Originally the plywood chassis unit was also designed to form part of the body but it was discovered that with normal cellulosing the grain of the ply would begin to show through after a year or so and although this problem could be overcome with the use of a special and rather expensive paint it was felt desirable to make as much of the body as possible from glass-fibre. Therefore the complete bonnet section which hinges at the front is made of glass-fibre as is the rear body section complete with boot lid which fits snugly over the plywood chassis and is not stressed in any way. The gull wing model has now been discontinued due to various problems connected with the hinges and sealing against the weather and the car is now available in open form with a hood or with a new hard-top which looks very attractive. Both the hard-top and the small doors are made from glass-fibre. Marcos have developed a technique in which the primer coat is sprayed into the mould before the gell coat so that glass-fibre parts come out of the mould fully primed, ready for spraying.
Mechanically the Marcos uses a large proportion of Standard/Triumph parts. The front suspension utilises absolutely standard Herald wishbones, coil springs, brakes, rack and pinion and anti-roll bar. These are mounted on a triangular tubular steel frame which carries brackets to mate up with the normal Herald pick-up points. To avoid local stresses this frame is tied to the frame on the other side of the car by a steel tube. The rear suspension uses the Standard 10 axle with a 4.1:1 ratio, to which is welded large box section carriers at each end which provide mounting points for the coil spring/damper units and the long leading radius arms. At the chassis end they are mounted in the plywood hull with large rubber bushes. A full width Panhard rod takes care of lateral movement.
The car is homologated with the 105E Ford engine and drum brakes so that the purchaser who requires the car for National or International competition would have to have it in this form. With the 105E engine fitted with twin 1 1/2 in. S.U. carburetters a kit of parts costs £750 for the open version including the hood or £799 for the G. T. version with the hard-top. This kit comes in a form which enables it to be completed very quickly and many people have done the job in a couple of days. The interior is very lavishly trimmed, in fact this aspect of the car is better than many production cars.
For the owner who is not interested in competition work or who requires the car only for Club use a set of disc brakes is included at no extra charge and alternative axle ratios cost £8 10s. each, close ratio gears £35 per set, light alloy oil cooler with nylon piping, £10 10s., Wooler remote control £9.2s. 6d., 5-speed Hewland gearbox £120, and so on. The 1 1/2-litre Ford engine fitted with twin S.U. carburetters on a special manifold costs an extra £35, or tuned to give 100 b.h.p. by Cosworth a further £150.
At the time of our visit the works car was being prepared for the Easter Monday Goodwood meeting to be driven by Tommy Weber. This has been carefully prepared in every way, having the Hewland 5-speed gearbox (on which the rules permit only the top four to be used!) with lightened bell housing, large finned drum brakes and a Cosworth 105E engine giving 85 b.h.p. This new car should certainly uphold the tradition of the Marcos as a “Lotus Elite eater.”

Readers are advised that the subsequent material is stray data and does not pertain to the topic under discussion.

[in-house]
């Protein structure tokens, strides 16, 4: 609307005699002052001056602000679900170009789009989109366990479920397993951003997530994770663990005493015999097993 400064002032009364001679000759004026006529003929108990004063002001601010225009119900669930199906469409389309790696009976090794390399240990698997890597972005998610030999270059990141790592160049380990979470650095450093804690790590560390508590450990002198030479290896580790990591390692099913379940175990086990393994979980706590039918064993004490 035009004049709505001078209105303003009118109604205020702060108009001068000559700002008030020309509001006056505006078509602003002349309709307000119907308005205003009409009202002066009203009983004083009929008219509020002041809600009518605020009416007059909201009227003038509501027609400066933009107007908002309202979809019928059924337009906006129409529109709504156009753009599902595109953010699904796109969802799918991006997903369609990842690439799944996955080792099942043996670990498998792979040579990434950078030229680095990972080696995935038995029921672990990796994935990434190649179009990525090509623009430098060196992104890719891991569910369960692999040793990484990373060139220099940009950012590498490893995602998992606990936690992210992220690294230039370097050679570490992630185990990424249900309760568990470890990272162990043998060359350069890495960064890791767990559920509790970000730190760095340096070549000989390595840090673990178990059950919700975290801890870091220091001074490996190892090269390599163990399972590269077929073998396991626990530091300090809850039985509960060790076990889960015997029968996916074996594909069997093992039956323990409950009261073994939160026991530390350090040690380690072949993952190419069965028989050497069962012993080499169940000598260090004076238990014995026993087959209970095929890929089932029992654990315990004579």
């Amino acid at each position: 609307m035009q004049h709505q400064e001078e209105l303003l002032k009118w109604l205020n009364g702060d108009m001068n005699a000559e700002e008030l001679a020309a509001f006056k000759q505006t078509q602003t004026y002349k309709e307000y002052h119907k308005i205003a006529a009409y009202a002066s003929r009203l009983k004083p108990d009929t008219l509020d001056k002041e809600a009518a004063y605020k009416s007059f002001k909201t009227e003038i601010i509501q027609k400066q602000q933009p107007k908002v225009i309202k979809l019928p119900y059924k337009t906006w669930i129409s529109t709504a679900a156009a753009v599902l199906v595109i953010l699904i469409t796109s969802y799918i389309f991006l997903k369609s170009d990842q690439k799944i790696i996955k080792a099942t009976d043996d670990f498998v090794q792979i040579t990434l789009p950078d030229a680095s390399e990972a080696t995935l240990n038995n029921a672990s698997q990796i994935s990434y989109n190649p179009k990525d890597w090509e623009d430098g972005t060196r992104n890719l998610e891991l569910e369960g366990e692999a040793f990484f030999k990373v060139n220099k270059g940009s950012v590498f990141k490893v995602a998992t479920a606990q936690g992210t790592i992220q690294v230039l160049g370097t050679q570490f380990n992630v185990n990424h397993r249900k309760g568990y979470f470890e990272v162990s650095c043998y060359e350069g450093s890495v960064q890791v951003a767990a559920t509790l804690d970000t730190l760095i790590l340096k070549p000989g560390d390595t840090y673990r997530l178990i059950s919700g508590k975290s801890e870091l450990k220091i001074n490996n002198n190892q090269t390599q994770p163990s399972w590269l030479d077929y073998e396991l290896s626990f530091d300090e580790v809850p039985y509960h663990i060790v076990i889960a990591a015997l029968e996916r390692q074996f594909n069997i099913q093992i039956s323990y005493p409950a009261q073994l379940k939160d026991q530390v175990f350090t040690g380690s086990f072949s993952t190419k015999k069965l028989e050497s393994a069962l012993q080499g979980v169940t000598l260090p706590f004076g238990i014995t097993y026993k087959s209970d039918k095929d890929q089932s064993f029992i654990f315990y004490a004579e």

Independent rear suspension has been designed and tested but Marcos are loath to change over, for their rigid axle is well located and on the smooth tracks of Britain is well able to hold its own with all-independently sprung cars and Dennis Adams would prefer not to change from a good rigid axle layout to an inferior independent suspension as so many other firms have done.
Of future developments little can be disclosed at present but there is no intention of abandoning wooden construction and the next model from Marcos will undoubtedly utilise laminated plywood for its chassis unit, and having seen something of this new model we can say that it should make a sensational debut. However it will not replace the present model, a road test report of which will appear in a future issue. Details of the Marcos are available from Marcos Cars Ltd., Greenland Hills, Bradford-on-Avon, Wilts.
Chris Lawrence, who is the proprietor of Lawrencetune Engines Ltd., has been connected with the speed equipment business for a number of years and after racing various different cars first came into prominence when he began tuning and racing Morgan cars. This was so successful that the Morgan Company asked him to tune Triumph engines for their Super Sports model and he still produces this engine in fair quantities. The latest project in this field is a new cylinder head which has inclined overhead valves in hemispherical combustion chambers operated by modified pushrods from the normal camshaft. He hopes to obtain power outputs up to 150 b.h.p. with this cylinder head.